The sequence includes the execution of the son of Max Planck, the failed Hitler assassination plot, the Dresden firestorm, Hiroshima, the completion of the first supercomputer and the foundation of the United Nations. It’s worth pointing this out, because Martin Zarrop’s poetry, like his conversation, is wide ranging. He’s a polymath and polyhistor, and at the heart of it all, human and vulnerable.  Martin summarises his background as follows:

“I spent my working life as an academic applied mathematician although I gave up physics and chemistry in the 4th form  and graduated with a BA (not BSc) in Maths. My only period working outside academia was during my Trotskyite period (1964-71) at the end of which I worked for just over a year as a journalist until I burned out and ‘defected’. These events have impacted some of my poems. I suppose I was looking for mathematical certainty even in politics! It was ‘all or nothing’; just to do ‘something’ would be a betrayal. In the end, I do nothing politically except occasionally expressing an opinion and getting angry but, of course, I can afford that luxury!

My absence of scientific qualifications (and my non-practical essence!) has never blunted my interest in science, particularly physics, AI, cosmology and the philosophical questions they raise. I keep a close eye on New Scientist as a source of poetry and a tentative title for my next collection is ‘To Boldly Go’. I’m not certain where Covid should raise its head in a new collection. “

This should explain why you’ll come across a fascination with Artificial Intelligence, the Turing Test, the Uncertainty Principle and Schrodinger’s cat amongst many other things in his four collections. However, it’s the more explicitly human/vulnerable/personal poems I want to share with you right now. First, this poem about his father, which reminds me powerfully of Tony Harrison’s Bookends.. the business of how the 11+ and scholarship separated so many of us working class boys, and girls, from their neighbours and parents. What finally separates us, of course, is death. As Martin says in The Father-Thing, another poem about his dad : I would talk to him now/but the language is lost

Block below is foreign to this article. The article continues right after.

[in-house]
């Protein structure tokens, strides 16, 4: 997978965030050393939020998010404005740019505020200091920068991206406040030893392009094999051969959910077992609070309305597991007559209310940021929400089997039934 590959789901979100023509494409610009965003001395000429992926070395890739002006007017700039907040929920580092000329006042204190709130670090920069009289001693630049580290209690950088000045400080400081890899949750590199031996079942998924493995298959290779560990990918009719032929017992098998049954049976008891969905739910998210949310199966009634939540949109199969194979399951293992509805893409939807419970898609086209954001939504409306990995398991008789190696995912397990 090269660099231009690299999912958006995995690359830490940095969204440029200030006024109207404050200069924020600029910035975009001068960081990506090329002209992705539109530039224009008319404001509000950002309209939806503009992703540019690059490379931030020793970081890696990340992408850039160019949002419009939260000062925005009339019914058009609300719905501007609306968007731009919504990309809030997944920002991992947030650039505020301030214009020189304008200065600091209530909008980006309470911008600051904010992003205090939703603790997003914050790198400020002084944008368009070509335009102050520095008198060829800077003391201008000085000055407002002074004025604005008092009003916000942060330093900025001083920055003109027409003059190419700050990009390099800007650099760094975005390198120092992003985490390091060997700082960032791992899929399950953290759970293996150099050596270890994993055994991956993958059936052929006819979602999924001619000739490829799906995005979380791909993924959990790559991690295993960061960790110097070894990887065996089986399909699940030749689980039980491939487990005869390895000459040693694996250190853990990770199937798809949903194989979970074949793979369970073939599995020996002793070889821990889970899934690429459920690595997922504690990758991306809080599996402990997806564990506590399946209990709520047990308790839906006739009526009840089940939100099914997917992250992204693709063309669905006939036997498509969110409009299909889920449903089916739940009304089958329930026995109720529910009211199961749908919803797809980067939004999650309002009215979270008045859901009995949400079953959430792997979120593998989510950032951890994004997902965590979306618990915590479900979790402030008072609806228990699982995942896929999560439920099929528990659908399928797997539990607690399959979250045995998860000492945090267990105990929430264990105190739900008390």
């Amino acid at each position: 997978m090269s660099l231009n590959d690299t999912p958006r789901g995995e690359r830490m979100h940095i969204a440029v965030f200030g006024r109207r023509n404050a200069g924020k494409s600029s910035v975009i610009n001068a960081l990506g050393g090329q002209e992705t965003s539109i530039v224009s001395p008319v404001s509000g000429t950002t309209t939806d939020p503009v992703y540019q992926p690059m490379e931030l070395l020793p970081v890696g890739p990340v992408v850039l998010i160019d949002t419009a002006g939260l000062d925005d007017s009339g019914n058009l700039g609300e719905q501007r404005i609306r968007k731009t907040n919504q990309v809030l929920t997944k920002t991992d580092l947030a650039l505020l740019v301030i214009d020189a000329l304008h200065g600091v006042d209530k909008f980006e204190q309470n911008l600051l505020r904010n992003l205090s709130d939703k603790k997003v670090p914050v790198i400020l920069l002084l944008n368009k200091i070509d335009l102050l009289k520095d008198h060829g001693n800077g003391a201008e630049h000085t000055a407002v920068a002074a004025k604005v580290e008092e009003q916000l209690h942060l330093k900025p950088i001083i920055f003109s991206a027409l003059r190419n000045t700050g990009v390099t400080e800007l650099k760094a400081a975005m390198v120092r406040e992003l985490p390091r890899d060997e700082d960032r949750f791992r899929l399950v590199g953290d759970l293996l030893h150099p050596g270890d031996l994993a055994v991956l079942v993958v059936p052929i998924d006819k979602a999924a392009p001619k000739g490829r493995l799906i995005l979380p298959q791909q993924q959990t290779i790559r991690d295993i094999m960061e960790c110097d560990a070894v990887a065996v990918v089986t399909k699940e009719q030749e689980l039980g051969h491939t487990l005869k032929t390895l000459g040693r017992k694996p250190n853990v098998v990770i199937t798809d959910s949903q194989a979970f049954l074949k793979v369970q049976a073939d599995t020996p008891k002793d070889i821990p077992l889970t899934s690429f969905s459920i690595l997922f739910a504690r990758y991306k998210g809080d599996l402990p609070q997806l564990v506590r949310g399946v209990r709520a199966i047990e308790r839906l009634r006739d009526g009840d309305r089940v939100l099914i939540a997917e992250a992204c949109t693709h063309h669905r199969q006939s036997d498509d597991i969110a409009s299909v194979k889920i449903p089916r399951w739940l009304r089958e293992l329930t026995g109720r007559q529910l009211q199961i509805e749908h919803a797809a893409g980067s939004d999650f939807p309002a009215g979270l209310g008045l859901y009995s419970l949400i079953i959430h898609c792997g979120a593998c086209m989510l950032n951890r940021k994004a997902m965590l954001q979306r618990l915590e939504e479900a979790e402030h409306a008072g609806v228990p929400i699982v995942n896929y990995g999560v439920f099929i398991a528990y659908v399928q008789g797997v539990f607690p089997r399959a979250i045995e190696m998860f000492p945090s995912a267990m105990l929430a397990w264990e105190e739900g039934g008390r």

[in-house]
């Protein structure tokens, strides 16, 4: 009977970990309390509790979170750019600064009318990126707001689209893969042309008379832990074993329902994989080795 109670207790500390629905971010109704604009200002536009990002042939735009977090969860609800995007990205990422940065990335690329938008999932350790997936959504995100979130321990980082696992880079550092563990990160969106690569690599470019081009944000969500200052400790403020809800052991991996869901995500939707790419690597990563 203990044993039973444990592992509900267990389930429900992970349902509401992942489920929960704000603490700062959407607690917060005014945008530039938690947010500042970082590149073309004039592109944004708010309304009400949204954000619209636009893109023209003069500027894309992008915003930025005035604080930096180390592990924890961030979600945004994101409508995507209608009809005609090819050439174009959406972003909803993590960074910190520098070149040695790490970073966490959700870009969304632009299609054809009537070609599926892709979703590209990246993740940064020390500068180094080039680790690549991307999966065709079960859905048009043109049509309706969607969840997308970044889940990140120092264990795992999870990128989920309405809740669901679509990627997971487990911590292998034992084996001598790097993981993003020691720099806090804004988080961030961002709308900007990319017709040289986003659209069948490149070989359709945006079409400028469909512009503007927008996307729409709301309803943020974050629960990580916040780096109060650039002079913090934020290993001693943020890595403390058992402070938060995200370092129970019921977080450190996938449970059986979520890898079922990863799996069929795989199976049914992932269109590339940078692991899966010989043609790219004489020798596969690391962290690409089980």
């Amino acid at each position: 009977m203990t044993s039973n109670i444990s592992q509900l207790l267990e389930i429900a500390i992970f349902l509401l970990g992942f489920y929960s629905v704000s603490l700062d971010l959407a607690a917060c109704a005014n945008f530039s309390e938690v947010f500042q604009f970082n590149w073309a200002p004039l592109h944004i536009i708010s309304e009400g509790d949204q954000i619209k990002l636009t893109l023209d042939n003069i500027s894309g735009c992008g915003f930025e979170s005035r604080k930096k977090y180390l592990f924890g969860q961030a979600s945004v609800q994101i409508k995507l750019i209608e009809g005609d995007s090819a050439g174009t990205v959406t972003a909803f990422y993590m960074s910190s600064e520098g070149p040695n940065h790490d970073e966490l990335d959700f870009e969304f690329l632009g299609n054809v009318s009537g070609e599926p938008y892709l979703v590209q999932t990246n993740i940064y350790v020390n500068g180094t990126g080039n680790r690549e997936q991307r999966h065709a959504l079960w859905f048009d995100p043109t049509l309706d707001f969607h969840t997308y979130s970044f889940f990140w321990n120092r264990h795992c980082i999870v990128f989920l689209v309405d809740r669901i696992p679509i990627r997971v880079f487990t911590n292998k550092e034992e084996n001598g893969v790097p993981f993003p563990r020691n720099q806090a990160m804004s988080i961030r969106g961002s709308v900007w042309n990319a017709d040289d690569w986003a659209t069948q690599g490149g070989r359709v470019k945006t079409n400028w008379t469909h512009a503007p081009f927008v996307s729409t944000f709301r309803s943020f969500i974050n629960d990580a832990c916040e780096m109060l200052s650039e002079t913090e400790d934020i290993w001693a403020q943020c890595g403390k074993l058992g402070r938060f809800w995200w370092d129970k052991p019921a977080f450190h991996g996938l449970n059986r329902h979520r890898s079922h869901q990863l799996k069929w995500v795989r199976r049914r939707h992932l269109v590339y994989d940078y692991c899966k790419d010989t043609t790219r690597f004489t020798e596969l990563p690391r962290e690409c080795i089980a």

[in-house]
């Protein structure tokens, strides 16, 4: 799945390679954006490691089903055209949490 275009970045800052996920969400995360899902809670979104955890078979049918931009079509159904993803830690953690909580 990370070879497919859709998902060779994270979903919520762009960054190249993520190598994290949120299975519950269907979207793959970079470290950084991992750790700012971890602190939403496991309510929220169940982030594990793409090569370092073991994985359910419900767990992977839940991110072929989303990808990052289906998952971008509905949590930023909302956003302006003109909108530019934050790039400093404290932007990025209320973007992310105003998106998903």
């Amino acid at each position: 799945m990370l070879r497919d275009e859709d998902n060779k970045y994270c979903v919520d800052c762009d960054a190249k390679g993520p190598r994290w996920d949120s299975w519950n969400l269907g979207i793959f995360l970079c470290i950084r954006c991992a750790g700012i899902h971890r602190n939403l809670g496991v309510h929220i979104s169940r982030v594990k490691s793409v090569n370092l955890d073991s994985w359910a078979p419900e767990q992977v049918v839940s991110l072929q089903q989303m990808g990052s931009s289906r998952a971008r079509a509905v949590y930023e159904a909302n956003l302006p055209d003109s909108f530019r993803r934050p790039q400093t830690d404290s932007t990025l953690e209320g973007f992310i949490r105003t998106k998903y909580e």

I never wanted it

that life of sweatshops,

the taste of dust and steam,

the clatter of machines.


There my father was at home,

alive among his workmates,

thimble, needle in motion.

Schmutters: that was his trade.


I envied the skill in his fingers,

the blur of metal on chalk

piercing raw cloth

in a rhythm that never slowed


over fifty years. I still see him,

hands moving over garments,

Woodbine dangling from lip,

the yellow stain on his shirt.


We never talked about work,

never talked about anything.

His ambition for me was cutter-designer,

the Everest I refused to climb.


My hands move over white paper

etching the symbols of our separation.


Martin explains that “ my father was absent during my early childhood. He was already 29 when war was declared and didn’t reappear until 1946. He came from a large Jewish East End family and his parents were from Poland. His family was pretty noisy and lively and my mother (I felt) rather looked down on them, particularly as they loved gambling (horses, dogs, cards) and couldn’t hold onto money. My father was a ladies tailor, tried unsuccessfully on a couple of occasions to go into business with his father and siblings and couldn’t resist gambling. This was the cause of many parental rows and my mother ended up doling out weekly pocket money to him. He was always asking for a fiver (‘don’t tell mum’) when I visited later in life and this image (‘don’t be like your father’) is deeply embedded in my brain. It was impossible ever to have a proper conversation with him because of these background issues (see ‘The Father Thing’). There are still poems to be written about my parents.”

 Amen to that I say.